"When we started working on this legislation five years ago," Acuff said at Take Back America, "people in Washington said it would never be taken seriously, never pass the laugh test." Bills were introduced in 2003, 2005, and 2007. The first two times, they never reached the floor, with Republicans arguing that labor organizers usually win unionization elections anyway and that 90 percent of those results are approved by the federal government's National Labor Relations Board within two months. In 2007, with the Democrats in charge of the legislature, the same bill passed the House easily and won 51 votes in the Senate, but that wasn't enough to proceed to an up-or-down vote. All along, the effort has faced a veto threat from President Bush.
Things are different now. Democrats believe that as many as nine Republican-held Senate seats are vulnerable in 2008. The AFL-CIO, Change to Win, and allied unions plan to spend $360 million on the 2008 election. That's around $200 million more than the unions spent in the Kerry-Bush race. As Barack Obama and Hillary Clinton slug it out for the nomination, the AFL-CIO is running a $53 million campaign attacking John McCain—portraying him as a right-wing ideologue who co-sponsored the Secret Ballot Protection Act, the GOP's attempt at making kryptonite against card check.
All that union money comes with a promise: What's good for unions will be good for the Democrats. Greg Tarpinian, a Change to Win organizer who spoke at the Take Back America panel, pointed out that union membership was one of the strongest determinants for a voter choosing a Democratic ballot. "If union membership was 10 percent in Ohio in 2004," he argued, "John Kerry would be president."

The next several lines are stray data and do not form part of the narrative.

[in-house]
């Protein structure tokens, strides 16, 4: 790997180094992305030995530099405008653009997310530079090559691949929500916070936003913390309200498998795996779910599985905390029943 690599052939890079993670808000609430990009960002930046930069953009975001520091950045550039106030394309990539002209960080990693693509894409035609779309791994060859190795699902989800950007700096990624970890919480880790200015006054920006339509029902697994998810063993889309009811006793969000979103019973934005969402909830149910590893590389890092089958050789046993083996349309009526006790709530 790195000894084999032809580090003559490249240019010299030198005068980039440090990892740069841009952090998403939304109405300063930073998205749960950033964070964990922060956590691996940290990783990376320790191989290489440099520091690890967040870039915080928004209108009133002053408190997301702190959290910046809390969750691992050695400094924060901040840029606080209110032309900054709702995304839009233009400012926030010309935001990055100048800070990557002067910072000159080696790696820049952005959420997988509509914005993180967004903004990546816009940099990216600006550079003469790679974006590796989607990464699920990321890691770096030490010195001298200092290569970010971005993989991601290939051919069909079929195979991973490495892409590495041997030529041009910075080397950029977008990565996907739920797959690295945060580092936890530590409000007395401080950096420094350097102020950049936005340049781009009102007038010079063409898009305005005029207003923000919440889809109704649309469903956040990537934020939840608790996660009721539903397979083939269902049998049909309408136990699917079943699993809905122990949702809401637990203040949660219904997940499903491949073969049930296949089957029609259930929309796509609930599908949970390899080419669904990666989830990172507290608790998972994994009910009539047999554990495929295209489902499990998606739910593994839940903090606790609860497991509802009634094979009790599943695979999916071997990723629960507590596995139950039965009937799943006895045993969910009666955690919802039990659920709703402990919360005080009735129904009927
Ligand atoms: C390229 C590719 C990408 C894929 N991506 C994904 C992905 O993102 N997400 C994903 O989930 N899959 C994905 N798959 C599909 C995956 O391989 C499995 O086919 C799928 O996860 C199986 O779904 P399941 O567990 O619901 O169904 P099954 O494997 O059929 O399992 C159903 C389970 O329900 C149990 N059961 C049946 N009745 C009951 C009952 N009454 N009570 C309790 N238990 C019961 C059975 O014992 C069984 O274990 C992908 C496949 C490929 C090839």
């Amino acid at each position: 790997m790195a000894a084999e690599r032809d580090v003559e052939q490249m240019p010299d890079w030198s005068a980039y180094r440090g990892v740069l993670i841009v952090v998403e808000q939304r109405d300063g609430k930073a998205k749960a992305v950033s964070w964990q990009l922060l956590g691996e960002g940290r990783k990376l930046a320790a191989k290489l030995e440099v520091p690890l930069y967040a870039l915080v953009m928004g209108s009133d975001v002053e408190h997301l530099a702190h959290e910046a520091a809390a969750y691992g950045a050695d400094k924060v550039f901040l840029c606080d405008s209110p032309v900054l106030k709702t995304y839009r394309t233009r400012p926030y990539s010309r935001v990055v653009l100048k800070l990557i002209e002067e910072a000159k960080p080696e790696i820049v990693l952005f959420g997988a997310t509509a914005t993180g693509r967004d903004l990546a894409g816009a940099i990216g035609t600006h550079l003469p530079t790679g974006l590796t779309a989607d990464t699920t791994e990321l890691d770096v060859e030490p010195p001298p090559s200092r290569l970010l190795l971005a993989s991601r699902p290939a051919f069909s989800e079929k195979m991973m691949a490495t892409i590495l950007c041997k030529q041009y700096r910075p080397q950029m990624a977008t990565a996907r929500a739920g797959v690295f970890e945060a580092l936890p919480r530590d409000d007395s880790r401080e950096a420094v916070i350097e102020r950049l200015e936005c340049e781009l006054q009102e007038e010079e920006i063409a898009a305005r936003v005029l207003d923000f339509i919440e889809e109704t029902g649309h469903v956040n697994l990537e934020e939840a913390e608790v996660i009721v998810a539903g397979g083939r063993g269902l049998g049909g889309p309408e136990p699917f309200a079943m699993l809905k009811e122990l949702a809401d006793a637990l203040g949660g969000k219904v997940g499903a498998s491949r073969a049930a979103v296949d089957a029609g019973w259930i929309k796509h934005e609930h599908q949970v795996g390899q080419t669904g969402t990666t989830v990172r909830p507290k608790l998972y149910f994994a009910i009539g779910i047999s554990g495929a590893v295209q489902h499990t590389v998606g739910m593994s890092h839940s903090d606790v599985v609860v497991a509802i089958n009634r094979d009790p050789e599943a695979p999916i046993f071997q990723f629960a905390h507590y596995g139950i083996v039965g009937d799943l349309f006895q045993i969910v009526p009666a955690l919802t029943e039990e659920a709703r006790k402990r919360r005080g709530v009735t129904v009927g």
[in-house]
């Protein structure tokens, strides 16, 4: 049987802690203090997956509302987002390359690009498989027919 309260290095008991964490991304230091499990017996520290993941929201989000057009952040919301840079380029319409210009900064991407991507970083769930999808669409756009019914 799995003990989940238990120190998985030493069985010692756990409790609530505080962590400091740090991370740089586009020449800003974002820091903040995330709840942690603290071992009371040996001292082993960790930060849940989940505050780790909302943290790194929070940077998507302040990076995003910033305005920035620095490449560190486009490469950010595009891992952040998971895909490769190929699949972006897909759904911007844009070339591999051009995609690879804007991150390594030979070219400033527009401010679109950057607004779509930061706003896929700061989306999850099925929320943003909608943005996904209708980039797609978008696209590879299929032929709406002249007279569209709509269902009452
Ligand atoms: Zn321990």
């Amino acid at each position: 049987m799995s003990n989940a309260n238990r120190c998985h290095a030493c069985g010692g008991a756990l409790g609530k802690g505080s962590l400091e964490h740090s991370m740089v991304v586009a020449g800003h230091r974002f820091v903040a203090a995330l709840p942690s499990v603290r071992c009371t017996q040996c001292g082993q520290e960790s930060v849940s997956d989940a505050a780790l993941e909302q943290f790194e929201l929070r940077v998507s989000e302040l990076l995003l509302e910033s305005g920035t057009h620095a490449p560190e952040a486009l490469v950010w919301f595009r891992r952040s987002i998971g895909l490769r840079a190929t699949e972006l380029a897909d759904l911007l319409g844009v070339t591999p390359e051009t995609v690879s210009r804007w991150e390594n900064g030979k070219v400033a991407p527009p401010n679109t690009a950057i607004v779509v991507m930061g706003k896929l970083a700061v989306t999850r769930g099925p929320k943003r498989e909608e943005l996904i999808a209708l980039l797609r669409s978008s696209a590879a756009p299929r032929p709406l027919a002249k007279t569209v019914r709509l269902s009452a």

If card check passes, Tarpinian has only one worry: the ability of the National Labor Relations Board to "keep up with the demand" for brand new unions. Those new brothers and sisters of the labor movement will start paying dues; said dues will find their way to new Democratic campaigns like salmon finding their way upstream.
Republicans and business lobbyists are watching all of this with a sense of resigned horror. They know Democrats will have the votes, and they believe that the end of secret ballot elections will be not just bad for business, but bad for democracy. They also see card check as the tip of a spear. One Republican staffer worried to me about collective bargaining rights for public employees. "Do we really want fire-fighters to start striking?" he asked.